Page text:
On 7 July, we awoke to the breaking news that the UK’s leading international literary awards – the Man Booker International Prize and the Independent Foreign Fiction Prize – are to be merged into a single, annual prize that will reward both authors and translators of foreign-language fiction. Since 2012, several Dutch organizations concerned with literature and literary translation have been carrying out a similar initiative in the Netherlands, where the European Literature Prize (Europese Literatuurprijs) rewards a novel written in a language used in one of the member states of the Council of Europe as well as its Dutch translation. These are only two examples, but there are probably more in other European countries. […]
The Booker Prize Foundation has announced that from 2016 the Man Booker International Prize will evolve, to encourage more publishing and reading of quality fiction in translation. From next year the prize, which will join forces with the current Independent Foreign Fiction Prize, will be awarded annually on the basis of a single book translated into English and published in the UK rather than every two years for a body of work, as has been the case until now. The move is designed to highlight the importance of translated fiction, with eight out of ten of the finalists for the award having been originally published in a language other than English. […]
The Dutch Vereniging van Letterkundigen (VvL, Society of Authors) has adopted General Terms and Conditions to be used by translators of books other than those able to negotiate the already existing model contract, which is based on a gentleman’s agreement between the VvL and the Dutch Literaire Uitgeversgroep (LUG, Literary Fiction Publishers’ Group). This requires some clarification. […]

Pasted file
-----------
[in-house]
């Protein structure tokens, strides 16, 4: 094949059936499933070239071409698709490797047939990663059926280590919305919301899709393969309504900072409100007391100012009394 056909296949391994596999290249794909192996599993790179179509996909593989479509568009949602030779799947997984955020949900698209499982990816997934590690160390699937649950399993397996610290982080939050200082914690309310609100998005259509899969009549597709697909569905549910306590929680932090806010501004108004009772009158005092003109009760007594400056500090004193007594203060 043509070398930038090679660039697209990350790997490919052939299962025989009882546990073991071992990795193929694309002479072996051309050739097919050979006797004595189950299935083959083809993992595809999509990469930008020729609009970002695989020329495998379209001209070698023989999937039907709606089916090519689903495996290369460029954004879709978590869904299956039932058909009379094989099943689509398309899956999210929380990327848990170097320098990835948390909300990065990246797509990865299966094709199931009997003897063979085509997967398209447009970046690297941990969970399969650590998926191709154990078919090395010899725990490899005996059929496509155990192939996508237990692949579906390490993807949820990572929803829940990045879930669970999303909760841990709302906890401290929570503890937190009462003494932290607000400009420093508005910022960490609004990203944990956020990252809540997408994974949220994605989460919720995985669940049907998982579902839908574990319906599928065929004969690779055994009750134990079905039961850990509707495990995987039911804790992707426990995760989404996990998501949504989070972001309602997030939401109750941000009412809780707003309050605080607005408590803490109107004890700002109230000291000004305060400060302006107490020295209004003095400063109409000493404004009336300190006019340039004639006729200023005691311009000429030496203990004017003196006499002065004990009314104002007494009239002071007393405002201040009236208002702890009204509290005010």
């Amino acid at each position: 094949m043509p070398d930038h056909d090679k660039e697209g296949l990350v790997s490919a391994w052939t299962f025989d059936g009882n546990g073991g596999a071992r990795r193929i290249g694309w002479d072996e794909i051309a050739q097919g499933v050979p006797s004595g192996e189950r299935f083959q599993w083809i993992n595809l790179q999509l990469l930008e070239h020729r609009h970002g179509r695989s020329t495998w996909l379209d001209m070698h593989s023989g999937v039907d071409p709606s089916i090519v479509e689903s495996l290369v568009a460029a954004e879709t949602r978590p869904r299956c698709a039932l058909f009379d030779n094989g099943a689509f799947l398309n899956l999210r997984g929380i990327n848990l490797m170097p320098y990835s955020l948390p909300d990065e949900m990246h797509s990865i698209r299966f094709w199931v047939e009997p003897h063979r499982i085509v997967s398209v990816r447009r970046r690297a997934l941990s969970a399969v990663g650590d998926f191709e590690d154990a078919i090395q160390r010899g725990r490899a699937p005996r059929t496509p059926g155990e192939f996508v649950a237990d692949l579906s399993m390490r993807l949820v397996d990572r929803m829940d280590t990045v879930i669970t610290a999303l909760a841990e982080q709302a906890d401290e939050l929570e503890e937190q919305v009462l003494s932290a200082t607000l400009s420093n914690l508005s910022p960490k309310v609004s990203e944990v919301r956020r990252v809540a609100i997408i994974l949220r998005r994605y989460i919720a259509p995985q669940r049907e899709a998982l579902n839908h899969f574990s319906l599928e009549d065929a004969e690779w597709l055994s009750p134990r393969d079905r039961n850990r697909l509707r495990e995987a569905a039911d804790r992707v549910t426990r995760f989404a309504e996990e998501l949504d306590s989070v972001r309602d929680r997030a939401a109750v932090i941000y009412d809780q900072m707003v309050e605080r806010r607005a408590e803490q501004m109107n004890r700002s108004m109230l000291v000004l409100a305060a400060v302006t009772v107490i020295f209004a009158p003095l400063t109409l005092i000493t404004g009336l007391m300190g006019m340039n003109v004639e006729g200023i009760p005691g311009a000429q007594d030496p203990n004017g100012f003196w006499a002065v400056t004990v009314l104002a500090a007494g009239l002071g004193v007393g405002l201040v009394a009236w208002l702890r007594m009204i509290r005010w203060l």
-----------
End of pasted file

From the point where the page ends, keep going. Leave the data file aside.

The 19th Festivaletteratura, Italy’s most important literary festival, will be held from 9 to 13 September in Mantova (Mantua). As usual, this year’s programme features two translation slams. […]
The Europese Literatuurprijs [European Literature Award] for 2015 has been awarded to Een handvol sneeuw (Aller Tage Abend) by German writer Jenny Erpenbeck in the Dutch translation by Elly Schippers.
The Europese Literatuurprijs is awarded to a novel written in any of the member languages of the Council of Europe and to the Dutch translation of that novel. It has been established by the Academic Cultural Centre SPUI25, the Dutch Foundation for Literature, the weekly De Groene Amsterdammer and bookshop Athenaeum Boekhandel in an effort to celebrate Europe’s literary diversity and cultural richness. […]